SOA/Web Services

TMCnet - World's Largest Communications and Technology Community


August 14, 2006

The Telephone and the SOA

By Alan Rosenberg, BlueNote Networks

If you accept the assertion that telecommunications is succumbing to the service-oriented architecture movement, the logical question to ask is: “What happens to the telephone?”
On one level, the answer seems self-evident: the phone is an I/O device, and should be treated as such in the architecture in general. It is like a keyboard, or a mouse; it is just an audio I/O device.
However, at a deeper level, the answer is not so obvious. To access an enterprise’s applications, there is an assumption that a keyboard and mouse exist – there is an assumption the user has a computer! Last I checked (most) computers don’t come with telephones.
It turns out this problem is harder to solve than it seems. The current crop of phones assumes that the telecommunications complex is an island unto itself. Softphones are PC applications that leverage a headset to turn the computer into a phone that connects to the PBX. PBX vendors sell “hard phones” and there are adapters to turn an analog phone into an IP phone that once again connects to the PBX. Cell phone and PSTN phones suffer from the same malady.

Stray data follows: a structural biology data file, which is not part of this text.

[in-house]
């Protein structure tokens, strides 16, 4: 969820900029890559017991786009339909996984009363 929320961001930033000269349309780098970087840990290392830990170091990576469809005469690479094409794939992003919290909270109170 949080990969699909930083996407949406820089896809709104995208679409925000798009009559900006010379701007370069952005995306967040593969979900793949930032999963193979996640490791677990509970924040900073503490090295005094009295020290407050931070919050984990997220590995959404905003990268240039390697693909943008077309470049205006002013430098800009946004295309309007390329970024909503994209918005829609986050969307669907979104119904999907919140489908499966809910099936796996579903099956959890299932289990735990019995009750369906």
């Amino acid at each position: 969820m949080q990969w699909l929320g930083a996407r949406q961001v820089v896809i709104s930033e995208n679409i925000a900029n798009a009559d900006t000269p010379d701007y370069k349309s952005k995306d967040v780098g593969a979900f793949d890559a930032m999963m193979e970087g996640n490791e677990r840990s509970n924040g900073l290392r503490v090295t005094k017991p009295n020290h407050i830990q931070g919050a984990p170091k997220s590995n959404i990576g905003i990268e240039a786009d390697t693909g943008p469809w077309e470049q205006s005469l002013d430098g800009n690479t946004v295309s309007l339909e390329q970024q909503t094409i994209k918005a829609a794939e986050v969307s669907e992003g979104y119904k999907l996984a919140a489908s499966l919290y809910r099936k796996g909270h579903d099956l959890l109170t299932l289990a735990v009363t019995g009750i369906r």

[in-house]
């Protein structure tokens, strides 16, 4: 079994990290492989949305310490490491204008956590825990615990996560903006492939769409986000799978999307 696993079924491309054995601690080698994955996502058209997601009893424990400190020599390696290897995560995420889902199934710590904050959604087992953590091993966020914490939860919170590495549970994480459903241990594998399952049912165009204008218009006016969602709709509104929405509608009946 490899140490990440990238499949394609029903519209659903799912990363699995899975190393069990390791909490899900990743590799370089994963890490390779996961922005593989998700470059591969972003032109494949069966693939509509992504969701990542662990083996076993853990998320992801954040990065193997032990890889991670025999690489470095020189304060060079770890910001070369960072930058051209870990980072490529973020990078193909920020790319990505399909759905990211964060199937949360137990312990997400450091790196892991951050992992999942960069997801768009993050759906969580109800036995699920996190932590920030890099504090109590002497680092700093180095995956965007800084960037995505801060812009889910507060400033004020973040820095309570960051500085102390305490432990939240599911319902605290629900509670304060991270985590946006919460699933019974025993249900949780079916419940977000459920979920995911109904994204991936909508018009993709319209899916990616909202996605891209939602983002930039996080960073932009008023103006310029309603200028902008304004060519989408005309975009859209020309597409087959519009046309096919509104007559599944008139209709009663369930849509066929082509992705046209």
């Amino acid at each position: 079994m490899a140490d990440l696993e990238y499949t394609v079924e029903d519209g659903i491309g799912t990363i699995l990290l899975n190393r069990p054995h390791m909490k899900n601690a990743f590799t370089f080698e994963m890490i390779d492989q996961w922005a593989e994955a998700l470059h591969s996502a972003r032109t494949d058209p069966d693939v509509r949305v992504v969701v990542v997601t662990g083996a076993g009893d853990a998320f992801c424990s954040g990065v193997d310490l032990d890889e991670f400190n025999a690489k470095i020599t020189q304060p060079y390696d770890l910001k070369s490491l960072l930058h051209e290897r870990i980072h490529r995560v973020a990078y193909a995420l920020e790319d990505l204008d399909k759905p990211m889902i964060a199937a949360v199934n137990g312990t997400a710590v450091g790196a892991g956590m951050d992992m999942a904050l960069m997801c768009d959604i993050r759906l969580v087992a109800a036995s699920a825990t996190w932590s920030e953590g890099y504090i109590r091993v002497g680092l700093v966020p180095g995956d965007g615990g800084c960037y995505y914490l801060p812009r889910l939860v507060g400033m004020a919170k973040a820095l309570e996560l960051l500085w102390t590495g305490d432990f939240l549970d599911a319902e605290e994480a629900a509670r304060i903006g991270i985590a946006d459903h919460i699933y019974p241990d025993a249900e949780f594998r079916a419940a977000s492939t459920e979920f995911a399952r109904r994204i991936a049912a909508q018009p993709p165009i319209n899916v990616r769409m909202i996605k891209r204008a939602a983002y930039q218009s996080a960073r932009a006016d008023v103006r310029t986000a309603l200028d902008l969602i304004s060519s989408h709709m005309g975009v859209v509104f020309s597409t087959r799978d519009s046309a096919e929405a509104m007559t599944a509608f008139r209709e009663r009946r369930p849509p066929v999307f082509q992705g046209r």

Is this what we really want? Desk phones don’t travel very well (forget the lug-and-configure problems, think about international power conversion). Softphones move in the right direction but it’s hard or even impossible to integrate them into other applications. Portals and Web page integration is out of the question.
Most of us do have a phone where we work (most of the time) but it is not “connected” to the application environment--it’s connected to a dedicated network. You have your home PSTN phone, your office PBX phone, or your cell phone. Barring cell-service issues in some hard to cover areas, most nomadic users have access to a phone that accepts incoming calls. The trick now is to bridge the I/O device of choice with the SOA environment and make it act like “your phone.”
So why can’t we assume that the phone exists, just as other applications assume a keyboard, mouse and display exist? If we base the assumption on the assertion that the telecommunication system separates the bearer channel from the services channel, it turns out we can.
This is one place where the traditional PBX functionality suffers. To treat “your phone” as an I/O device for applications, the control plane and bearer plane need to be separated. That is, the technology used to carry the “voice bits” should be distinct and separate from the technology used to carry the “services bits.”
The problem can be illustrated with an example from the PSTN – your POTS phone. Caller ID information is carried over the same technology (not just the same physical infrastructure) as the information that represents your speech. Caller ID information is transmitted as “modem like tones” between the first and second ring-pulse. Caller ID is a service carried over POTS.